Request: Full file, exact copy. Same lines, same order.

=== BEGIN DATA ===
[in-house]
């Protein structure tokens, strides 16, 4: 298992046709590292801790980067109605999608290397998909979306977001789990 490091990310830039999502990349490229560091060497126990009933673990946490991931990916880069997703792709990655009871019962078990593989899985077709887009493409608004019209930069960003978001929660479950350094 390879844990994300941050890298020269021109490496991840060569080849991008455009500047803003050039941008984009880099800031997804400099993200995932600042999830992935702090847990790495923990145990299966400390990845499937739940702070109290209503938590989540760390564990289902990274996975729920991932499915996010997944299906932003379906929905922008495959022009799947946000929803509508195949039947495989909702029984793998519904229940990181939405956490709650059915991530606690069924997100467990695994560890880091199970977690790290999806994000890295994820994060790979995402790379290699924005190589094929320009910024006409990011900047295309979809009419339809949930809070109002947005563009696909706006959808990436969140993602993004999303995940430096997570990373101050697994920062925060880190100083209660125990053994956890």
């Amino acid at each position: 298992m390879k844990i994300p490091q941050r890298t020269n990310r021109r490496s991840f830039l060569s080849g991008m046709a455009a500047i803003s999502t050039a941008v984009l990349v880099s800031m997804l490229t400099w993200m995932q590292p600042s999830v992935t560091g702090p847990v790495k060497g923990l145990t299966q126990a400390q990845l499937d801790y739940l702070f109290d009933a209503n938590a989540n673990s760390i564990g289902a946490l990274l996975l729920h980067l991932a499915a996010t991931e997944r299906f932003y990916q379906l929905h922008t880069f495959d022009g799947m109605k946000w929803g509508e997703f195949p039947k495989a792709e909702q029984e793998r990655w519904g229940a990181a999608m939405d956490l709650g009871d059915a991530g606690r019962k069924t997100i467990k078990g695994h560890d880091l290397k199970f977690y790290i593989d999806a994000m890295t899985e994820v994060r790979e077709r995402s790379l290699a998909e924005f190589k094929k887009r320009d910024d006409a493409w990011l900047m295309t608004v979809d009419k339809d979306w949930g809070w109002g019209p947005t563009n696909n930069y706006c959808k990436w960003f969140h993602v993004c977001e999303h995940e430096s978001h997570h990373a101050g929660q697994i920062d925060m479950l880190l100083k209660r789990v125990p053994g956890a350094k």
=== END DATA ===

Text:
[in-house]
């Protein structure tokens, strides 16, 4: 298992046709590292801790980067109605999608290397998909979306977001789990 490091990310830039999502990349490229560091060497126990009933673990946490991931990916880069997703792709990655009871019962078990593989899985077709887009493409608004019209930069960003978001929660479950350094 390879844990994300941050890298020269021109490496991840060569080849991008455009500047803003050039941008984009880099800031997804400099993200995932600042999830992935702090847990790495923990145990299966400390990845499937739940702070109290209503938590989540760390564990289902990274996975729920991932499915996010997944299906932003379906929905922008495959022009799947946000929803509508195949039947495989909702029984793998519904229940990181939405956490709650059915991530606690069924997100467990695994560890880091199970977690790290999806994000890295994820994060790979995402790379290699924005190589094929320009910024006409990011900047295309979809009419339809949930809070109002947005563009696909706006959808990436969140993602993004999303995940430096997570990373101050697994920062925060880190100083209660125990053994956890």
């Amino acid at each position: 298992m390879k844990i994300p490091q941050r890298t020269n990310r021109r490496s991840f830039l060569s080849g991008m046709a455009a500047i803003s999502t050039a941008v984009l990349v880099s800031m997804l490229t400099w993200m995932q590292p600042s999830v992935t560091g702090p847990v790495k060497g923990l145990t299966q126990a400390q990845l499937d801790y739940l702070f109290d009933a209503n938590a989540n673990s760390i564990g289902a946490l990274l996975l729920h980067l991932a499915a996010t991931e997944r299906f932003y990916q379906l929905h922008t880069f495959d022009g799947m109605k946000w929803g509508e997703f195949p039947k495989a792709e909702q029984e793998r990655w519904g229940a990181a999608m939405d956490l709650g009871d059915a991530g606690r019962k069924t997100i467990k078990g695994h560890d880091l290397k199970f977690y790290i593989d999806a994000m890295t899985e994820v994060r790979e077709r995402s790379l290699a998909e924005f190589k094929k887009r320009d910024d006409a493409w990011l900047m295309t608004v979809d009419k339809d979306w949930g809070w109002g019209p947005t563009n696909n930069y706006c959808k990436w960003f969140h993602v993004c977001e999303h995940e430096s978001h997570h990373a101050g929660q697994i920062d925060m479950l880190l100083k209660r789990v125990p053994g956890a350094k």